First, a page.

Yeager: You mentioned round numbers and Phil in Dresden, Ontario Canada asked a question about round numbers. Corn futures like round numbers. So how about December at $5? Corn fundamentals have turned weaker with all 2021/2022 futures spreads with strong carries. With Hurricane Ida damage, lower export numbers and sagging ethanol numbers is $4.75 likely?

French: Well, there's a gap at $4.77 back during the rally in May that was left on the daily charts. So I think if you take out $5.01 you will turn these funds into sellers. They're long 200,000 contracts right now. That is probably after selling anywhere from 30,000 to 40,000 contracts this week alone on the 30 cent decline. So we'll see. You're going to attract demand at those prices though because that is $1.65 off the May high. We still have very strong fundamentals, stocks to use ratio at multiyear lows. So I think if we go down there you're going to attract really good demand. But again, I said it in the main show, I'm fearful of the harvest pressure this year because I've just talked to so many producers that have zero sold and I'm not saying, they said it's zero. It surprised me.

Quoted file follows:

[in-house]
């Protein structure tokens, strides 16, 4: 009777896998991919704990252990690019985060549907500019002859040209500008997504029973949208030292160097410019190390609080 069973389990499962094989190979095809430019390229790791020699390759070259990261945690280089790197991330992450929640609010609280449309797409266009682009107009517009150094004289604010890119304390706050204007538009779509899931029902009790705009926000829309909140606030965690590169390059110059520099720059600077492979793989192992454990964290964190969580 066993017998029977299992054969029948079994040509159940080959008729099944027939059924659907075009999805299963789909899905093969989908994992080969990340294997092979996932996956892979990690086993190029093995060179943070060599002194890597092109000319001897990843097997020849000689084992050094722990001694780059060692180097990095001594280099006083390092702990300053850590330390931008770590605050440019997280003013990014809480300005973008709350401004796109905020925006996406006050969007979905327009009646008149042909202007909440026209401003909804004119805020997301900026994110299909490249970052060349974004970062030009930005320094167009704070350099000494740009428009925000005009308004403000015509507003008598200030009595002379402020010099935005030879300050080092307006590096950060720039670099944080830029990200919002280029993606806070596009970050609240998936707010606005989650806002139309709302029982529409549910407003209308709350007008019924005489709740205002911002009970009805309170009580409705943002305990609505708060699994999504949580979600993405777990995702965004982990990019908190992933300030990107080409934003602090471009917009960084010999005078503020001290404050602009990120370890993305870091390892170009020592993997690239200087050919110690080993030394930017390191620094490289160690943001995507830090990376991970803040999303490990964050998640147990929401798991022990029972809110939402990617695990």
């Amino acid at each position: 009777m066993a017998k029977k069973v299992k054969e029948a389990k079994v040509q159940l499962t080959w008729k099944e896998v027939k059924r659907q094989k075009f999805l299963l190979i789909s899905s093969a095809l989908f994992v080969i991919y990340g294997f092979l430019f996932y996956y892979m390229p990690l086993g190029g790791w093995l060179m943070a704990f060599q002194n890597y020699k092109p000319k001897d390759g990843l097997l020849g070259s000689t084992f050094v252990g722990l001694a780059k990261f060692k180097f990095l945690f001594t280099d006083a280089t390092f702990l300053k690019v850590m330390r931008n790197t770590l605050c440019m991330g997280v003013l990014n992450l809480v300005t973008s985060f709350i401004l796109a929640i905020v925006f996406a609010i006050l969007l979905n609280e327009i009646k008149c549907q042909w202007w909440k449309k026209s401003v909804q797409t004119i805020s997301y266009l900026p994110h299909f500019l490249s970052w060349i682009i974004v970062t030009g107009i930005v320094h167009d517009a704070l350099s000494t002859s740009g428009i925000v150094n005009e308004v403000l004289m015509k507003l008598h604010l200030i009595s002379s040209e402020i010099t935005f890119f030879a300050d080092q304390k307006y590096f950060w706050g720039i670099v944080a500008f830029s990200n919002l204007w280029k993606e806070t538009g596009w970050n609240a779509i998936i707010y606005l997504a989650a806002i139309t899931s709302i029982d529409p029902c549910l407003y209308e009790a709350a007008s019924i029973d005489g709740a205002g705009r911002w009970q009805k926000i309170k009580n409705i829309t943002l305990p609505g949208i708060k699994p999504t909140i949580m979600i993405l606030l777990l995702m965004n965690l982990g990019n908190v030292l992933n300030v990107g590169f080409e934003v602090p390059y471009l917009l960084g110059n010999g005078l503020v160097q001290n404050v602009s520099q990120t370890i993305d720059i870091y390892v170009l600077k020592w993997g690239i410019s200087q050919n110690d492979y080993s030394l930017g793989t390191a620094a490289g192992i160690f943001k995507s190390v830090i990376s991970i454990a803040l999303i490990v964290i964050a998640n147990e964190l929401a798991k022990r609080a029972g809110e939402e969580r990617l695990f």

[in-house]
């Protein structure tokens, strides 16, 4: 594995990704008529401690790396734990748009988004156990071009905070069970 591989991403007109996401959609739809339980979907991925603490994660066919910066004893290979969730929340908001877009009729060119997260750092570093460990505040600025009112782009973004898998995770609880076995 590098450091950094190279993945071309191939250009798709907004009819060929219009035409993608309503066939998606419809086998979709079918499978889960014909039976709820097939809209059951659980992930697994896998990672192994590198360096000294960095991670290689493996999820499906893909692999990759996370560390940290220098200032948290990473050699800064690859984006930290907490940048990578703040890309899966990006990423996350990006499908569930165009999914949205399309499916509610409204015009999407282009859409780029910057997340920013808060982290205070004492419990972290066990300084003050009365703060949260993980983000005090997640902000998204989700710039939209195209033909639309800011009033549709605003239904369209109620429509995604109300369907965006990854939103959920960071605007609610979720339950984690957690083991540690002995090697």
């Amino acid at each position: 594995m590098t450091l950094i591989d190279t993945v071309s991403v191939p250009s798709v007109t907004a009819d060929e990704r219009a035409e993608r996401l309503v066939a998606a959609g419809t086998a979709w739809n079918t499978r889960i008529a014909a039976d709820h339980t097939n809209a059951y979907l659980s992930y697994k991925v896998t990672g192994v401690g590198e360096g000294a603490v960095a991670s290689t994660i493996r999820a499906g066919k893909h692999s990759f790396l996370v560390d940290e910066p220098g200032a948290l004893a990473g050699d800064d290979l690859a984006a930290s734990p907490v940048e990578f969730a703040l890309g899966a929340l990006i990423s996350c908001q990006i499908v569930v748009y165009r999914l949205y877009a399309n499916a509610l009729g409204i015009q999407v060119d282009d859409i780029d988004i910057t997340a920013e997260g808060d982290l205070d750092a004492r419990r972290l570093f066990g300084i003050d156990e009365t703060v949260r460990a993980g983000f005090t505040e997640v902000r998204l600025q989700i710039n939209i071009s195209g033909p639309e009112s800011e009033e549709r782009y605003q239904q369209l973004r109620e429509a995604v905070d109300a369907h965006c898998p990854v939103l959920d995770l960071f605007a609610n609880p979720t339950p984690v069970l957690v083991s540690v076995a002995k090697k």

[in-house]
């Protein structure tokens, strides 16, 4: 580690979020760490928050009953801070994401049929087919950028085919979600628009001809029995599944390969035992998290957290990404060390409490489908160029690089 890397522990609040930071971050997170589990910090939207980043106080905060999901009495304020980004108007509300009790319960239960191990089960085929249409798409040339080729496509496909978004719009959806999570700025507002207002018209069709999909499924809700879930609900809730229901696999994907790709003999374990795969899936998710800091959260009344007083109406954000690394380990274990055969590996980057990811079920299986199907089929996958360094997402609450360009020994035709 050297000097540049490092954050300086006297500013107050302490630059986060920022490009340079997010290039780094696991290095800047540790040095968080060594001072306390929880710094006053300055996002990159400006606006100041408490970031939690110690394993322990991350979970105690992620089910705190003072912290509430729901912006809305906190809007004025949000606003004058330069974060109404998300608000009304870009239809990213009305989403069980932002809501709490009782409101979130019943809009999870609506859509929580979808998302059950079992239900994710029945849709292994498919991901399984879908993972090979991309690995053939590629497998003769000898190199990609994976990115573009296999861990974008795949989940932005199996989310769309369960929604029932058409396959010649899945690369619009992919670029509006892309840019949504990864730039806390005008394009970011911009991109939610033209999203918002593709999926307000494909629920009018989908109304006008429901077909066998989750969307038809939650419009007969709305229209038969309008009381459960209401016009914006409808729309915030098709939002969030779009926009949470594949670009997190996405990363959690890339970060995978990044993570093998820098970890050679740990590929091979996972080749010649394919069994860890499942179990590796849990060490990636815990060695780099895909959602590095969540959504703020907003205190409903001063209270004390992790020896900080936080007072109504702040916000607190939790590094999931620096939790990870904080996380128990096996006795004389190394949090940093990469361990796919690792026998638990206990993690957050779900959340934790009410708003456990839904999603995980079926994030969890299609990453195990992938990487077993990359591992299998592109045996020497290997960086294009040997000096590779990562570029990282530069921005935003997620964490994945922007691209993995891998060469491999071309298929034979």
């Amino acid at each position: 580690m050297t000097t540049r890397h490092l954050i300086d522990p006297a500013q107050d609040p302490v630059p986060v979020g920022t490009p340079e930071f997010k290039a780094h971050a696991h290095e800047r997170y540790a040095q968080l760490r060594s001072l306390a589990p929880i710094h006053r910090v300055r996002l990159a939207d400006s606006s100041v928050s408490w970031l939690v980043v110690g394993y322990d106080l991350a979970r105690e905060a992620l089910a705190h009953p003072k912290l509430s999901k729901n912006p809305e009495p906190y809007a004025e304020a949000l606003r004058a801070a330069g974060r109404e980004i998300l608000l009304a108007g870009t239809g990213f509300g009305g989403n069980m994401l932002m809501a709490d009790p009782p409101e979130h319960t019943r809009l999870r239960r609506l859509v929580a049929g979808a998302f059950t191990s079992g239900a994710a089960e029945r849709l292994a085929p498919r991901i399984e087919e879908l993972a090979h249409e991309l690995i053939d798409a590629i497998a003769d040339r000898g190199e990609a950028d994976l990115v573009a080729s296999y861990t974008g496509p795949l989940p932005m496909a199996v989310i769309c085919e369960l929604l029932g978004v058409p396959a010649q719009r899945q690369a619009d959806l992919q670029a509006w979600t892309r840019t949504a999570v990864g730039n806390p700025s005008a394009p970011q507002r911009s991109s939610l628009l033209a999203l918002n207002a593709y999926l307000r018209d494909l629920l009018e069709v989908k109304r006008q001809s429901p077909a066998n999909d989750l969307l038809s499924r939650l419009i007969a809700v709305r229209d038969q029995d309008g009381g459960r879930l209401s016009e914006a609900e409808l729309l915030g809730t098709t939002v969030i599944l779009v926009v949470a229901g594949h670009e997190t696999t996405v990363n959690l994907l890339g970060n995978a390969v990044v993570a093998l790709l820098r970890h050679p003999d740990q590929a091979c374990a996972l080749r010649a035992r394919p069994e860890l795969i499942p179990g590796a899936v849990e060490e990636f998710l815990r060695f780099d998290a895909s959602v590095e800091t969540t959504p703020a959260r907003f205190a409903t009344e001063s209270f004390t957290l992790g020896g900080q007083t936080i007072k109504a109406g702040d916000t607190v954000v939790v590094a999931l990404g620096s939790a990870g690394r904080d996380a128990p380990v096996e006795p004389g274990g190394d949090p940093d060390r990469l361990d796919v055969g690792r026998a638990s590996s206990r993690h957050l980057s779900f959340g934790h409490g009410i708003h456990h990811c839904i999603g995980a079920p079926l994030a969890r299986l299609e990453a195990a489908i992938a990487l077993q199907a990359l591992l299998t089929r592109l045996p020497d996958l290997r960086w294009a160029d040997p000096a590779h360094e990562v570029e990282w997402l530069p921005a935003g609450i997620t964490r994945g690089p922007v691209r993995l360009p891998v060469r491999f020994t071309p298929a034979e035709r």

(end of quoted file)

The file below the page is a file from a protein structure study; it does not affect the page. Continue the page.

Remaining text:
Yeager: We'll give you a chance to hit that topic again. But we do need to bring up something that you just discussed. Brian in David City, Nebraska is asking us, harvest low? We still have a short supply. He's asking, is it time to buy calls?